0E0P metacell

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0E0P metacell
0E0P metacell image
Pattern type Unit cell
Number of cells ~ 18650000
Bounding box 261841×261841
Cell size 262144×262144
Period 68719476736
Discovered by Adam P. Goucher
Year of discovery 2018

The 0E0P metacell is a unit cell constructed by Adam P. Goucher between 2014 and 2018.[1] Like Goucher's previous p1 megacell, it is capable of simulating any rule using the standard eight cell neighborhood, including non-totalistic rules.

The new feature of the 0E0P metacell, and the one that explains its record-breaking large size, is the fact that a group of these metacells can be placed in an empty Life universe with no background grid of OFF metacells, and the entire universe then simulates the rule for which the 0E0P metacells are programmed, at a larger scale by a factor of 262144 = 218. The acronym "0E0P" was originally short for "[State] Zero Encoded by Zero Population", so the OFF state is simply a metacell-sized region of empty space.

When one of these metacells turns off, it self-destructs completely, and when a metacell birth occurs, it must be constructed from the ground up by one of its neighbors. This allows 0E0P metacell patterns, when viewed from very far away (e.g., at a size where an entire metacell takes up a single pixel in the display), to be indistinguishable from normal patterns that use the same rule -- except that the metacell patterns will run 2^36 times more slowly, and if they're run at a step size lower than 2^36, intermediate states may be visible that will depart from a strict pixel-for-pixel match.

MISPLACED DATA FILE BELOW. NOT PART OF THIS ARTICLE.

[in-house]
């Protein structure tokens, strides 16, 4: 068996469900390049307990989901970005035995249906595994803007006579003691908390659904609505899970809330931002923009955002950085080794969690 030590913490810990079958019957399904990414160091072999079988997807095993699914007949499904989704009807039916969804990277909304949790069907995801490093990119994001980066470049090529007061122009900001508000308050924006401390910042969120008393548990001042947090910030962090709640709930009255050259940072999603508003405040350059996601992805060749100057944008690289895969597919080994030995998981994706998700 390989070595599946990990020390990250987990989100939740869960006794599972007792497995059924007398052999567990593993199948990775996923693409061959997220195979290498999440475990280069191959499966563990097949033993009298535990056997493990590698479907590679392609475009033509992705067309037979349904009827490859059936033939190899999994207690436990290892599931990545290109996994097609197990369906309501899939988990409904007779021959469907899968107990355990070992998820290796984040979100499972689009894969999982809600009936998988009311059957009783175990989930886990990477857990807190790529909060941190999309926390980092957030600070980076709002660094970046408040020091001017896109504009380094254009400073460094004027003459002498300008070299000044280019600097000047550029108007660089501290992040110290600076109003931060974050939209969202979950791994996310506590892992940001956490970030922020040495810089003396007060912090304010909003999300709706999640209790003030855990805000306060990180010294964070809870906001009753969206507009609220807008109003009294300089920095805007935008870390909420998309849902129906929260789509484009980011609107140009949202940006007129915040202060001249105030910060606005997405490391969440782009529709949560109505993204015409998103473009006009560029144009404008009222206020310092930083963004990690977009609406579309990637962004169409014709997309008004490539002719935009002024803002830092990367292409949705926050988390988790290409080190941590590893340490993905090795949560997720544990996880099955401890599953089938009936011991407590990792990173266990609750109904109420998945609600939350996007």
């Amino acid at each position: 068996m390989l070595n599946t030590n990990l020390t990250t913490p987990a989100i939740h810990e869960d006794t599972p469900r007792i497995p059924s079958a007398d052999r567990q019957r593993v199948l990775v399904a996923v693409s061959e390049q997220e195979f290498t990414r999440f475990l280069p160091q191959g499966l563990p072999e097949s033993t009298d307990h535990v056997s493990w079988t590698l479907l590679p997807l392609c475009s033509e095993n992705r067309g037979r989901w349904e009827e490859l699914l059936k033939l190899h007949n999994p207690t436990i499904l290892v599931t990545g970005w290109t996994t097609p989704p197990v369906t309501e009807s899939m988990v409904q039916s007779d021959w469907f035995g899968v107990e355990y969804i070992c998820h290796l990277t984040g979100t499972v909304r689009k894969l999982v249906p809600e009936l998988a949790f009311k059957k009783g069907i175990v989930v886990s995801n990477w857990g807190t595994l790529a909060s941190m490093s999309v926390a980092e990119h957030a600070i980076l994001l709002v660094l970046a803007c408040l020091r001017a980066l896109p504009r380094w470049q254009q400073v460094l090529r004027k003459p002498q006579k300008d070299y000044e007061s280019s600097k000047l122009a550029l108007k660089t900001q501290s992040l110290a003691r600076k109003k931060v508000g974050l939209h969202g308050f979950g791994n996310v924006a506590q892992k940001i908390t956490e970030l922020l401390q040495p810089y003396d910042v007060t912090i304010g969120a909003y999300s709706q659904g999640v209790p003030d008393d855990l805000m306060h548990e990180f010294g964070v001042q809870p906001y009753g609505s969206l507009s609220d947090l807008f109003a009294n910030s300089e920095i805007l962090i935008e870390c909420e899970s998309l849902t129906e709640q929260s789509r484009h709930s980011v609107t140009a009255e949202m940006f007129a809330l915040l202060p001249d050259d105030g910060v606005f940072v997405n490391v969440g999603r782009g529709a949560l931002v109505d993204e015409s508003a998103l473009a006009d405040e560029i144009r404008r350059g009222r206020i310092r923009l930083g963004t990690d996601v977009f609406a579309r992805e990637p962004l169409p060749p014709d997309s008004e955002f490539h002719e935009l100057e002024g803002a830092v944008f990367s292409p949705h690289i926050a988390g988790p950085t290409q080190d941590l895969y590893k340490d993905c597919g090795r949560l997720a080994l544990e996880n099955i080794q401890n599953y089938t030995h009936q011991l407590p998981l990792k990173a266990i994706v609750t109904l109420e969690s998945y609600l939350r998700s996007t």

Thomas Cabaret's video explaining various self-replicating machines in cellular automata, including a comprehensive explanation (from 7:35 to 13:05) of the operation of the 0E0P metacell


The metacell's circuitry is sufficiently complex that a single Conway's Life meta-glider requires a compressed pattern file several megabytes in size.[2] It can be run in Golly at small step sizes with no difficulty, but simulating an entire replication cycle (half a metatick) is very difficult. On current computers it might take about half a CPU-year using Golly's standard HashLife algorithm.

An order of magnitude improvement over HashLife is available via Goucher's special-purpose StreamLife algorithm. However, even using StreamLife it might take several months to simulate the eight replication cycles (four full metaticks) needed to return a metaglider to its original phase. The original experimental verification of a single metatick (12:05 to 12:35 in Cabaret's video), using rule where a single ON cell is a still life, took about a month.


  1. "Fully Self-Directed Replication". Adam P. Goucher (November 12, 2018). Retrieved on January 8, 2019.
  2. Dave Greene. Re: Thread for basic questions (discussion thread) at the ConwayLife.com forums